Robert A. C. Esnault-Pelterie (1881-1957)

Mr. Esnault-Pelterie made his first flight in the spring of 1907 at his own Aerodrome Toussus-le-Noble (Seine et Oise). He held French Pilot License N.4 (1908). Saw military service in Sapeurs-Telegraphistes Mont-Valerien Paris under Commandant Ferrie's command and made an Officer de la Legion d'Honeur. He was one of the best known early French aircraft designers and had several inventions to his credit.

Gordon Bennet Race, 1909

 For the Gordon Bennet Race in 1909 lots had been drawn for the order of start and priority had fallen to the R.E.P. establishment of Robert Esnault-Pelterie.

A dark-haired man of great personal magnetism, he was a graduate of the Sorbonne and a sculptor, engineer, and inventor whose thoughts were often in the clouds.

He had been born in Paris on 8 November 1881 and was the fourth person to obtain a pilot's license in France.

In 1904 he had started to experiment with gliders, and by late 1907 he was making brief essays on a monoplane of advanced design with internally braced wings and enclosed fuselage of steel tubing.

He had also invented a four-bladed propeller and a lightweight motor whose fan-shaped "magic seven" cylinders delivered from 30 to 35 horsepower.

But Esnault-Pelterie's career as a pilot had ended in a crash on 18 June 1908. After that, fearing the effect of his injuries might cause him to make an involuntary movement of the controls, he flew only as a passenger.

Robert Esnault-Pelterie's 'R.E.P 2'

Although his contributions have been obscured by subsequent developments, Robert Esnault-Pelterie continued in Verne's tradition of French leadership in the interplanetary project. Esnault-Pelterie was one of the pioneers of French aviation, whose contributions include the first all-metal monoplane, which he built in 1907.

REP's work culminated in 1930, with the publication of his Astronautics, which constituted a landmark review of the problems and prospects of space travel. A subsequent edition in 1934 gave considerable attention to interplanetary travel, including the applications of nuclear power.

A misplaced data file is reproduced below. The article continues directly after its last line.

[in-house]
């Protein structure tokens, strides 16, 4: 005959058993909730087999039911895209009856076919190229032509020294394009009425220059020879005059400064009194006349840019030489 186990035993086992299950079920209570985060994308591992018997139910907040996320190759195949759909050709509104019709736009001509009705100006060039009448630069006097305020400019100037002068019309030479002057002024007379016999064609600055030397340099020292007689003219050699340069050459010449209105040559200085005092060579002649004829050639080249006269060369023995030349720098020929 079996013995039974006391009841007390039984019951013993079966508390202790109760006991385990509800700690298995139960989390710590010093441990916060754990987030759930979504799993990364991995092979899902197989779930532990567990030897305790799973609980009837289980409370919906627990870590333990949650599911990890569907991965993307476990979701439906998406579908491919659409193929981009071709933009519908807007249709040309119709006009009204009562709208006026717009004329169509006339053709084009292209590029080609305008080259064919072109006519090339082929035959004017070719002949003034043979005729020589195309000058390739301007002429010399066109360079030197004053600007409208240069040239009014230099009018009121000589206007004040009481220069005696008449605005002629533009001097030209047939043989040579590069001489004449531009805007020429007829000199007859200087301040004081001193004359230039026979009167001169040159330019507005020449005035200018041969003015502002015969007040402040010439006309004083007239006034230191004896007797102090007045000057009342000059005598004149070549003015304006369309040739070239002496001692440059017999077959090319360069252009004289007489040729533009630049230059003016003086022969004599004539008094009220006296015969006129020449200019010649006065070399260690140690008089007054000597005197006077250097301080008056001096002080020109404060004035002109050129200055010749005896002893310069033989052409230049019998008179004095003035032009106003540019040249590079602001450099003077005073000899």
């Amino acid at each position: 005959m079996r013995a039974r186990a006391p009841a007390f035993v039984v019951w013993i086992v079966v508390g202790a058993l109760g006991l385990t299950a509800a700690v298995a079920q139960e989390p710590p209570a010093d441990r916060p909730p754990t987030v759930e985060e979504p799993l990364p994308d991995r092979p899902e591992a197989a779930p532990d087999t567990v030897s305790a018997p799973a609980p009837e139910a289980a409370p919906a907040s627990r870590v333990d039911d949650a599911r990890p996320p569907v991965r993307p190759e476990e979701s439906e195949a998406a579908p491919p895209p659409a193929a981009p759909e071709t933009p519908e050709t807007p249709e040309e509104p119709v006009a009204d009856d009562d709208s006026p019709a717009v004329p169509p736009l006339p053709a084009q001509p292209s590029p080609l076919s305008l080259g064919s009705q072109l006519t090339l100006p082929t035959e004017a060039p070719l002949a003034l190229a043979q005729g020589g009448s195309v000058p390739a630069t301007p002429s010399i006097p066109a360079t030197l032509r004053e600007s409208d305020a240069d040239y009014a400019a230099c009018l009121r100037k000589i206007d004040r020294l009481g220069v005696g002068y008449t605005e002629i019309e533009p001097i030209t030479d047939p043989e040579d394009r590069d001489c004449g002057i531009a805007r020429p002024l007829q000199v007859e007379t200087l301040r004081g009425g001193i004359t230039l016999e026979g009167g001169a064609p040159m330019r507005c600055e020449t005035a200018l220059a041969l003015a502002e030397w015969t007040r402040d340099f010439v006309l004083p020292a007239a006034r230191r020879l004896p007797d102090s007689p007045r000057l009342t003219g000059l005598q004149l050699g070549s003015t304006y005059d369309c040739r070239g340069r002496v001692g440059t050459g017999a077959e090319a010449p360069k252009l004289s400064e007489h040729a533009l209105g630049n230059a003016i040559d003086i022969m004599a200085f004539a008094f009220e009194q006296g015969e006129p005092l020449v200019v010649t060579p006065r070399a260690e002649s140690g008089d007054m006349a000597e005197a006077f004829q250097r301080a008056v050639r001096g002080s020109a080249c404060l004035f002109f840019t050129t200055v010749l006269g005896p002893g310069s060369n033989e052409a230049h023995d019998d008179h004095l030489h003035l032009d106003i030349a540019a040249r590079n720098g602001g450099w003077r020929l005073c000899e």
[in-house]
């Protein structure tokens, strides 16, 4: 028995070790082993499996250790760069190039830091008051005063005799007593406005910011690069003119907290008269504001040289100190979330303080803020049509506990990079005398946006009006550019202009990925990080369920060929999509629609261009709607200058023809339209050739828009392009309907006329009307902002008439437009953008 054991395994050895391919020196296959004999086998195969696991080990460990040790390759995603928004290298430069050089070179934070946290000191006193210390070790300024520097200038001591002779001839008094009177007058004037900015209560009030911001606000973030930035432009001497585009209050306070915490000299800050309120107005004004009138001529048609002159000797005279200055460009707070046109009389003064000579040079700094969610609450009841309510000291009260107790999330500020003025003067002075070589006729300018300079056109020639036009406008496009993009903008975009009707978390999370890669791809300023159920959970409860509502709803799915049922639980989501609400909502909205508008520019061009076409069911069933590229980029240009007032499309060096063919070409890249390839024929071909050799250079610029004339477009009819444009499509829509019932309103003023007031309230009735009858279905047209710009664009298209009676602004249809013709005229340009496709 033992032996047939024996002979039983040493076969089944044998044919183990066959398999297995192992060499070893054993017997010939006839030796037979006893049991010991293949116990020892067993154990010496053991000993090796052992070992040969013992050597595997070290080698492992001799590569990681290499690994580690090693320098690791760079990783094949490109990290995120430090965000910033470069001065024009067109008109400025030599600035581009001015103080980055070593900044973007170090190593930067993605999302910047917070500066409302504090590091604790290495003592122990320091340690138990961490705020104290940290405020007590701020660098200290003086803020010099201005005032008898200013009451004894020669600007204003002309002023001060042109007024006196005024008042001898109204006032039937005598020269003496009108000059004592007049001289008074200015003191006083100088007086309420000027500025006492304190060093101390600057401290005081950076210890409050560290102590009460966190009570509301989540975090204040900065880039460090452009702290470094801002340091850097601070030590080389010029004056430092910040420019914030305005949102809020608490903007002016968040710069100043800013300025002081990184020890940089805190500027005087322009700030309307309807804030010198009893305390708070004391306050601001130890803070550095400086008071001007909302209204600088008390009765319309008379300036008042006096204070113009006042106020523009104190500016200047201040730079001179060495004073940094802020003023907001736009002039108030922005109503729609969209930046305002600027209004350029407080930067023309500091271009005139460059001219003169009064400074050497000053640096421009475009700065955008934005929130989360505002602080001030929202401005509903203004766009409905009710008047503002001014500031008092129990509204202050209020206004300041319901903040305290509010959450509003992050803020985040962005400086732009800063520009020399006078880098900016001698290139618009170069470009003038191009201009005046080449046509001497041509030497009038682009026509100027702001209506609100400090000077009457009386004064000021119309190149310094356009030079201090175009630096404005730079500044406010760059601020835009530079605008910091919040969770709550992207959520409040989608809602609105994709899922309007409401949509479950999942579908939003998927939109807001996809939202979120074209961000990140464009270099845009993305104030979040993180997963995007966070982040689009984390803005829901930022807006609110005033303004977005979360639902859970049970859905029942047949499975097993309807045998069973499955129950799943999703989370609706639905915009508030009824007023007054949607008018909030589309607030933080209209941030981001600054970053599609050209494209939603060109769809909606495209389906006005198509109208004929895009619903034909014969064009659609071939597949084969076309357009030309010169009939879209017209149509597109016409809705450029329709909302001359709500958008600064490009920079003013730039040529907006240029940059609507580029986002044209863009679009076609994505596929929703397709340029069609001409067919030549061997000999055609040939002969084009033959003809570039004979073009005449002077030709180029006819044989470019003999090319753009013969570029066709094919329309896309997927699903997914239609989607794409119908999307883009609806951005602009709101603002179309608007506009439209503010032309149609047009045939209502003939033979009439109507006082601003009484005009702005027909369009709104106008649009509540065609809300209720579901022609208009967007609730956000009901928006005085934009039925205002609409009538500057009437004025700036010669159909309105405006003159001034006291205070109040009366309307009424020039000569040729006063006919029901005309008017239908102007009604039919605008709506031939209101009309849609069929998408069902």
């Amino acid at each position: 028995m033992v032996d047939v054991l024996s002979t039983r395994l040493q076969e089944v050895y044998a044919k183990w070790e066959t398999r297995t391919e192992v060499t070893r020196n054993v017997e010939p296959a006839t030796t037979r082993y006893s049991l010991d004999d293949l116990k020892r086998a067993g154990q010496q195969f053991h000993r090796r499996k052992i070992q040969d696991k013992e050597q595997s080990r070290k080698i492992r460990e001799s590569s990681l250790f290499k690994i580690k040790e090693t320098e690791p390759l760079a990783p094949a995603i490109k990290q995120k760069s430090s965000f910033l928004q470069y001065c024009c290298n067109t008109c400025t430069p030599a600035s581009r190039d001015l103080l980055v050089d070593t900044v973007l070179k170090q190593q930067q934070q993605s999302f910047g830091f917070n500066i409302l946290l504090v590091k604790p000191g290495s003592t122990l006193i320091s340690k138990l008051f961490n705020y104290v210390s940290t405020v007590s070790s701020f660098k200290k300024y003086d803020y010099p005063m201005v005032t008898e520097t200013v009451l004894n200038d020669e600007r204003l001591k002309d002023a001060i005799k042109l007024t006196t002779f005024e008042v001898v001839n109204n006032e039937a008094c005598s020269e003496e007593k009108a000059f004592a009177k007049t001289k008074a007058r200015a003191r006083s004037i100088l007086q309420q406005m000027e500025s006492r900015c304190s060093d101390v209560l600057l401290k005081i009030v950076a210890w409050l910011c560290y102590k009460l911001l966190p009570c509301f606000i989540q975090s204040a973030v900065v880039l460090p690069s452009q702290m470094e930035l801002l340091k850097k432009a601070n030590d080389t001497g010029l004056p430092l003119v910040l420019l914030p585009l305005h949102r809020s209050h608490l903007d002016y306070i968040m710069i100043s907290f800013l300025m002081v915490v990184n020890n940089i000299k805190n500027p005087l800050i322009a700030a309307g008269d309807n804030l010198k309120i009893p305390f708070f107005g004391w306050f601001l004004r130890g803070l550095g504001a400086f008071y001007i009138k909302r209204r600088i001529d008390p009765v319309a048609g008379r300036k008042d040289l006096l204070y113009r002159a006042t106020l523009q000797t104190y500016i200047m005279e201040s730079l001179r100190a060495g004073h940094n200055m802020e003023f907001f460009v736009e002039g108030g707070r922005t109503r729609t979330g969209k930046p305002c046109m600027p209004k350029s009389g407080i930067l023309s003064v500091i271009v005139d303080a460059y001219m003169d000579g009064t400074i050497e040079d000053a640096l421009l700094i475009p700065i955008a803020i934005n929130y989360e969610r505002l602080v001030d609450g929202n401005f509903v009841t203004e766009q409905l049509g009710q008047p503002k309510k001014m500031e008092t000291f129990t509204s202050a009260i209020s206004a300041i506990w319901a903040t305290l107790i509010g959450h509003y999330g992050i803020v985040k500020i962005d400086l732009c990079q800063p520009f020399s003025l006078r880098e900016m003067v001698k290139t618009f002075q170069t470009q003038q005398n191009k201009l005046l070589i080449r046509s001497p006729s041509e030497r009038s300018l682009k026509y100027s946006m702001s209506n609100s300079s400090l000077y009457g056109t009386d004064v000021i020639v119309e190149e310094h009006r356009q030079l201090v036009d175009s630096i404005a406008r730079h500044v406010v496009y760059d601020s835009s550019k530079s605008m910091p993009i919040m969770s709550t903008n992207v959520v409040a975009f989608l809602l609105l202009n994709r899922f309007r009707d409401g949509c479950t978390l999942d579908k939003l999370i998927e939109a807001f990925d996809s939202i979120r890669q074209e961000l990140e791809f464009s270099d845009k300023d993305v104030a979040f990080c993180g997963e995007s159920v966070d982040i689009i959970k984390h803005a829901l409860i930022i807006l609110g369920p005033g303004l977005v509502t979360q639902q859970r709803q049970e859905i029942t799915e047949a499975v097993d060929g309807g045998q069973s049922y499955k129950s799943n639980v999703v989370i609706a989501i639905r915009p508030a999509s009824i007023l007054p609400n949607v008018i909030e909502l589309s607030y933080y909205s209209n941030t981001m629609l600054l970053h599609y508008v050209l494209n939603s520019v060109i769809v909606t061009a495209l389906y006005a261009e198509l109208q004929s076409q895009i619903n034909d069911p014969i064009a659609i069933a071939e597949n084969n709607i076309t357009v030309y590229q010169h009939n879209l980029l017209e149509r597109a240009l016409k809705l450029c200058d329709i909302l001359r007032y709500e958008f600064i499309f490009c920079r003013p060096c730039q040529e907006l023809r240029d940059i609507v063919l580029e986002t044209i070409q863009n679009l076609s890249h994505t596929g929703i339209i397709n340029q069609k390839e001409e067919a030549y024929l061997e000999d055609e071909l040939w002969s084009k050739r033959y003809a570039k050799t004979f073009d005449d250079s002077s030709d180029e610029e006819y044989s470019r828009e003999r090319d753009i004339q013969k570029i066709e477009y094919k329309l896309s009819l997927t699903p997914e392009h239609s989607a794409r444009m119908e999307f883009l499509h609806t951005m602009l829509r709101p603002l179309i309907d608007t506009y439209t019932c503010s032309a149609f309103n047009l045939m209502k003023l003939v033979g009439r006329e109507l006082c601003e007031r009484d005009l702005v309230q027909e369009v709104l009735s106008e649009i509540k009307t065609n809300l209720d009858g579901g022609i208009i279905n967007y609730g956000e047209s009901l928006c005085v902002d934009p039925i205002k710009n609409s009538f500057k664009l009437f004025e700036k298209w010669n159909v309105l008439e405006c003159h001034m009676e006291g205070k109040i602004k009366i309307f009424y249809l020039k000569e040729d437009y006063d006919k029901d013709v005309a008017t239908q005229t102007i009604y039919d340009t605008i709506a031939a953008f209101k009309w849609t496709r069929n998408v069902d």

On 15 November 1912, Esnault-Pelterie presented a paper to the Physics Society of France. In one of the first scientific discussions of the problems of space travel, he suggested that atomic energy would hold the key to solving the problem of reaching the Moon and other celestial bodies.

Although long a proponent of nuclear propulsion, by the early 1930s the work of others on the potential of chemical propulsion had convinced him that nuclear propulsion would not be required to accomplish lunar missions.

Esnault-Pelterie's greatest contribution was the publication in 1930 of a book entitled L'Astronautique (Astronautics), which, together with its 1934 supplement, L'Astronautique-Complement, covered virtually all that was then known of rocketry and space flight.

Although Esnault-Pelterie's major interest was theoretical astronautics, he was well aware of the military implications of rocketry. On 20 May 1929, he proposed to French army general Ferrie a plan for the development of ballistic bombardment missiles against which he could imagine no defence. We wrote such weapons could deliver "over several hundreds of kilometres...thousands of tons" of destructive payload, all within a few hours. (He was obviously thinking in terms of salvo firings like the World War II V-1 and V-2 offensives) "Moreover." he added, "the necessary ground installations would not entail great expense and would doubtless be infinitely less burdensome than if it were a question of delivering the same load by aeroplanes."

His proposal resulted in the appointment of ingenieur general J.J. Barre to his laboratories in 1931, which in turn led to work approved by the Commission des Poudres de Guerre at Versailles first on liquid-oxygen-gasoline motors, then on nitrogen peroxide-benzene motors, and one powered by liquid oxygen and tetranitromethane. In October 1931 (during) tests of the last, an accident occurred, causing Esnault-Pelterie to lose four fingers.

In 1934 a study contract was let to Esnault-Pelterie by the Direction des Etudes et Fabrications d'Armement under the general supervision of ingenieur general Desmazieres. There, in addition to liquid rocket work, 80-mm solid-fuel rockets were developed whose application was to have been to accelerate bombs. Elsewhere, the Services de l'Armement Fracaise studied, in 1939, the use of 1,000-pound-thrust JATO units for assisting heavy bombers to take off. Air Liquide, a private concern, worked for a short period of time on a 100-pound-thrust test motor under Air Ministry contract at Champigny and at Seyne. French rocketry continued sporadically, and without conclusive results, until the outbreak of war."

Also, in 1929, Esnault-Pelterie proposed aero-braking: using atmospheric drag to slow a spacecraft for gravitational capture by a planet.